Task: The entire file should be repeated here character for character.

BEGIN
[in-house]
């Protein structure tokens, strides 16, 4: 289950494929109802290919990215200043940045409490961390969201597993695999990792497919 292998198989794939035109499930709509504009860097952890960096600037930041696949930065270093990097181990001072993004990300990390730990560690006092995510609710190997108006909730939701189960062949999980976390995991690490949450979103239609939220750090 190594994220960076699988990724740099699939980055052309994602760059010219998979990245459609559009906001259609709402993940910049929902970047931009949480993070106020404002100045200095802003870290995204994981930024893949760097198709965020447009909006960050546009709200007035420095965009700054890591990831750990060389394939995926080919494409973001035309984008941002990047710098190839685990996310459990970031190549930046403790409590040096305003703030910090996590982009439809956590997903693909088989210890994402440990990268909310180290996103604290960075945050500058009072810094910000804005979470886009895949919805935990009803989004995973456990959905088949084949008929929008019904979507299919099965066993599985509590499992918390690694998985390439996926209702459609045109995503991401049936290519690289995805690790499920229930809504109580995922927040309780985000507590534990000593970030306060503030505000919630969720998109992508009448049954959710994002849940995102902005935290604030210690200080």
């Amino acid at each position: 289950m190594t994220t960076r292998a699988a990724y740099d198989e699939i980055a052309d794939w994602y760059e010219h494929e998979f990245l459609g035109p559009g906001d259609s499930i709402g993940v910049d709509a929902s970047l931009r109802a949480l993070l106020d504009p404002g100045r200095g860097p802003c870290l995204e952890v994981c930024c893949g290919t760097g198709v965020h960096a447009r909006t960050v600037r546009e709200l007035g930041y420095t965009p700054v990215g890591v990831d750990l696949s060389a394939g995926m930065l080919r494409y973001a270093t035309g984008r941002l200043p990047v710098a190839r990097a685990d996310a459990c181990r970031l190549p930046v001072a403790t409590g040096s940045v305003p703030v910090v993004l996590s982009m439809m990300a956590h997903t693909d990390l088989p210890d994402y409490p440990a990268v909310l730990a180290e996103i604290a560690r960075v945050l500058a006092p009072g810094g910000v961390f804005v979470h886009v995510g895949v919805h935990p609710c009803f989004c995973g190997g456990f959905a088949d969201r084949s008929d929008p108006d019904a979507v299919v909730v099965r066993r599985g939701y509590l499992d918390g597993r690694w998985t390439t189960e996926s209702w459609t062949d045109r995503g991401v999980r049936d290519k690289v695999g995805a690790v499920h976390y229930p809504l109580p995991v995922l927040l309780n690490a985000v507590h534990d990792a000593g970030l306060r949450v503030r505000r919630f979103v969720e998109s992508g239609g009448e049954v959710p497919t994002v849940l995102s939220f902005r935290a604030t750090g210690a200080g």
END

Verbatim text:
[in-house]
């Protein structure tokens, strides 16, 4: 289950494929109802290919990215200043940045409490961390969201597993695999990792497919 292998198989794939035109499930709509504009860097952890960096600037930041696949930065270093990097181990001072993004990300990390730990560690006092995510609710190997108006909730939701189960062949999980976390995991690490949450979103239609939220750090 190594994220960076699988990724740099699939980055052309994602760059010219998979990245459609559009906001259609709402993940910049929902970047931009949480993070106020404002100045200095802003870290995204994981930024893949760097198709965020447009909006960050546009709200007035420095965009700054890591990831750990060389394939995926080919494409973001035309984008941002990047710098190839685990996310459990970031190549930046403790409590040096305003703030910090996590982009439809956590997903693909088989210890994402440990990268909310180290996103604290960075945050500058009072810094910000804005979470886009895949919805935990009803989004995973456990959905088949084949008929929008019904979507299919099965066993599985509590499992918390690694998985390439996926209702459609045109995503991401049936290519690289995805690790499920229930809504109580995922927040309780985000507590534990000593970030306060503030505000919630969720998109992508009448049954959710994002849940995102902005935290604030210690200080």
């Amino acid at each position: 289950m190594t994220t960076r292998a699988a990724y740099d198989e699939i980055a052309d794939w994602y760059e010219h494929e998979f990245l459609g035109p559009g906001d259609s499930i709402g993940v910049d709509a929902s970047l931009r109802a949480l993070l106020d504009p404002g100045r200095g860097p802003c870290l995204e952890v994981c930024c893949g290919t760097g198709v965020h960096a447009r909006t960050v600037r546009e709200l007035g930041y420095t965009p700054v990215g890591v990831d750990l696949s060389a394939g995926m930065l080919r494409y973001a270093t035309g984008r941002l200043p990047v710098a190839r990097a685990d996310a459990c181990r970031l190549p930046v001072a403790t409590g040096s940045v305003p703030v910090v993004l996590s982009m439809m990300a956590h997903t693909d990390l088989p210890d994402y409490p440990a990268v909310l730990a180290e996103i604290a560690r960075v945050l500058a006092p009072g810094g910000v961390f804005v979470h886009v995510g895949v919805h935990p609710c009803f989004c995973g190997g456990f959905a088949d969201r084949s008929d929008p108006d019904a979507v299919v909730v099965r066993r599985g939701y509590l499992d918390g597993r690694w998985t390439t189960e996926s209702w459609t062949d045109r995503g991401v999980r049936d290519k690289v695999g995805a690790v499920h976390y229930p809504l109580p995991v995922l927040l309780n690490a985000v507590h534990d990792a000593g970030l306060r949450v503030r505000r919630f979103v969720e998109s992508g239609g009448e049954v959710p497919t994002v849940l995102s939220f902005r935290a604030t750090g210690a200080g």